TV Room: ‘O.J.: Made in America’


ESPN’s “30 for 30” series has been responsible for some of the better sports-themed documentaries of recent years (Peter Berg’s King’s Ransom, on the trade of Wayne Gretzky to Los Angeles; Ron Shelton’s Jordan Rides the Bus, in which Michael Jordan retires from the NBA to play minor-league baseball) by understanding a simple rule: Sports stories get more interesting the further afield they run from the sport in question.

Ezra Edelman’s sprawling five-part epic O.J.: Made in America follows that rule to a tee. It is not just a high point for the series, it’s one of the great long-form documentaries you will ever see.

It’s been shown on ESPN, had a brief theatrical run, and should be available on various streaming services soon. My review is at Eyes Wide Open:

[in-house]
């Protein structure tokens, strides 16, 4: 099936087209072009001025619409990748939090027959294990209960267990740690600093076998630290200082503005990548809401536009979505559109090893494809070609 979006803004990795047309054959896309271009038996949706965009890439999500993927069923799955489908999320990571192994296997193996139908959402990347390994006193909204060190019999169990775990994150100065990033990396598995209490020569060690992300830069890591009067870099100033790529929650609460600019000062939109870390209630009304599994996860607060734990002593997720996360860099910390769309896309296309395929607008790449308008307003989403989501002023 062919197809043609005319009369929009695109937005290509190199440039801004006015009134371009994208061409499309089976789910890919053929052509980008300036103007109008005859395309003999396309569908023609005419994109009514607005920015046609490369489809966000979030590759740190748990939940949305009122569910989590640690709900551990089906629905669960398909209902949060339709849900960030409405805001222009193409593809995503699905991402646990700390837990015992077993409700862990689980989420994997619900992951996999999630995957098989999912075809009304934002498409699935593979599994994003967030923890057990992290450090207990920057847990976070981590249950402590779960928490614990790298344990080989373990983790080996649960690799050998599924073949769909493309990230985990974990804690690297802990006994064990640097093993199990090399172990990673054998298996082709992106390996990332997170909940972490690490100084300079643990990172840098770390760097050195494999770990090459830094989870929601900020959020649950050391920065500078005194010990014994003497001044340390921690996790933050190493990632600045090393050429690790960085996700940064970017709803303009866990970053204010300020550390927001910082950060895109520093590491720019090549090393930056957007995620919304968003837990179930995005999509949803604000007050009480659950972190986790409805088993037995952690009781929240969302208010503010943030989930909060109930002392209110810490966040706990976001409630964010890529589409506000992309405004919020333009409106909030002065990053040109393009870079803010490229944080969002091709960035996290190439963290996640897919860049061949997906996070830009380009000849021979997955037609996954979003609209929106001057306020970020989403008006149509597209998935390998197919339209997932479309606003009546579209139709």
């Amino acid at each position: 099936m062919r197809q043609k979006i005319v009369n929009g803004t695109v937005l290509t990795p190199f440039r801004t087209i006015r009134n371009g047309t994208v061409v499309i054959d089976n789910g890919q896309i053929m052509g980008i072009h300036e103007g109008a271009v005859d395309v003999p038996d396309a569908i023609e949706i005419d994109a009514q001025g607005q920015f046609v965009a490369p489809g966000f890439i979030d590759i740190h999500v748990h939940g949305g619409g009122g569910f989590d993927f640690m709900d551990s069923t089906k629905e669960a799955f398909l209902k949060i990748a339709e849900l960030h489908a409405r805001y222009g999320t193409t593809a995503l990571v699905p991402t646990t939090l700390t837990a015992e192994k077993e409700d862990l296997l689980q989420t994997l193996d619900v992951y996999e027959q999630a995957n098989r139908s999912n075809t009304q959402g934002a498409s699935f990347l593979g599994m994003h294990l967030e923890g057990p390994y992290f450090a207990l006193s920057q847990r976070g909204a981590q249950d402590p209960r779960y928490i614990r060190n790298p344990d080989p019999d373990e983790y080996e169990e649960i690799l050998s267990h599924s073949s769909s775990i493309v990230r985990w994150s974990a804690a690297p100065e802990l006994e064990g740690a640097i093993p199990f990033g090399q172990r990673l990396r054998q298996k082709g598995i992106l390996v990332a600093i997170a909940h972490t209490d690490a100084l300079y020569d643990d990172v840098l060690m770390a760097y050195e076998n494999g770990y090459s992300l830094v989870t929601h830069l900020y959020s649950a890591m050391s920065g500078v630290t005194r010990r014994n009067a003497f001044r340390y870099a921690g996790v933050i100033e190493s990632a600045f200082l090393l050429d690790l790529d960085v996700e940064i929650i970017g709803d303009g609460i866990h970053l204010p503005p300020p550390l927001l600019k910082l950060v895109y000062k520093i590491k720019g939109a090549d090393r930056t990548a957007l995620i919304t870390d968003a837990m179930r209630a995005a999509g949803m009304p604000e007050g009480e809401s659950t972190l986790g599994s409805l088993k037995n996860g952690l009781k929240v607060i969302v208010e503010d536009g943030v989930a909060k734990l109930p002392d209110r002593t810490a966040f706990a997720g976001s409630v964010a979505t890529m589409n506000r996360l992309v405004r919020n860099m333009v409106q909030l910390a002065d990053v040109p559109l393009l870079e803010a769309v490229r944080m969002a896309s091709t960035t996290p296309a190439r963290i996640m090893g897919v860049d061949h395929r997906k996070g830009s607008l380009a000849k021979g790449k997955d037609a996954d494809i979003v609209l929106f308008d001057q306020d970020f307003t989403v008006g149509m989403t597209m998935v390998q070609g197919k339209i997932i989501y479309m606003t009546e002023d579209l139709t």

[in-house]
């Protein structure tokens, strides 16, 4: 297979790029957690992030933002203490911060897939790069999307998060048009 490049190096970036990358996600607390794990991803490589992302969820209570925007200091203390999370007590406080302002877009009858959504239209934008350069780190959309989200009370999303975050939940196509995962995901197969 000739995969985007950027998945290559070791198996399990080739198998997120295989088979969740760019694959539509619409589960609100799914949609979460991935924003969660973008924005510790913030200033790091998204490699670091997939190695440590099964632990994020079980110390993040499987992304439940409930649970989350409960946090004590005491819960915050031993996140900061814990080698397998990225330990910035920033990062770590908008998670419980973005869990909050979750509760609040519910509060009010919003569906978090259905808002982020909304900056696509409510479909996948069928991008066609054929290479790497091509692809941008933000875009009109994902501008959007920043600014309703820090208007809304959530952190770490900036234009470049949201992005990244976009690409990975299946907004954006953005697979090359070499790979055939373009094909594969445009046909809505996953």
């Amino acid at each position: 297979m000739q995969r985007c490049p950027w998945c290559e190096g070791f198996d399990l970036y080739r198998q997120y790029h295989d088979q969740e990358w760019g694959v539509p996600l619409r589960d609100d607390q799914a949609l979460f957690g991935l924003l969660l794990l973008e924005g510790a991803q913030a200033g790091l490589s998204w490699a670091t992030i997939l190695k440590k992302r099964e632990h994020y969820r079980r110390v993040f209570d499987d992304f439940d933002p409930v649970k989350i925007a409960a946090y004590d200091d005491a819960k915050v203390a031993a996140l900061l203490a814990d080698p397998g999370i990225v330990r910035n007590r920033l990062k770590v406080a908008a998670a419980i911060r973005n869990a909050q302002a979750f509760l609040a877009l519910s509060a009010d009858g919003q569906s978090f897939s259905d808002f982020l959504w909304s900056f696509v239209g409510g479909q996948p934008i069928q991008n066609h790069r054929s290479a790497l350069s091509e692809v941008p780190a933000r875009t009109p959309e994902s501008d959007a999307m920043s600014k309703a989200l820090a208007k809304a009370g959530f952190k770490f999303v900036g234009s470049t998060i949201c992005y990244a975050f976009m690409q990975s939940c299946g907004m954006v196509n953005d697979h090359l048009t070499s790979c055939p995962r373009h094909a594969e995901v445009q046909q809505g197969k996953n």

“I thought he was a has-been.” That’s Marcia Clark, no sports fan, in Ezra Edelman’s O.J.: Made in America. She’s describing her reaction to hearing about O.J. Simpson being wanted for double murder. Clark would spend an incredible-to-believe nine months in a courtroom trying to put him behind bars for those murders. But given the portrait of Simpson that emerges from Edelman’s masterfully dense, dramatic, and journalistic five-part documentary, it’s likely that the one-time sports star and permanent celebrity wannabe would be more offended by Clark thinking he was a has-been than a murderer…

Here’s the trailer:

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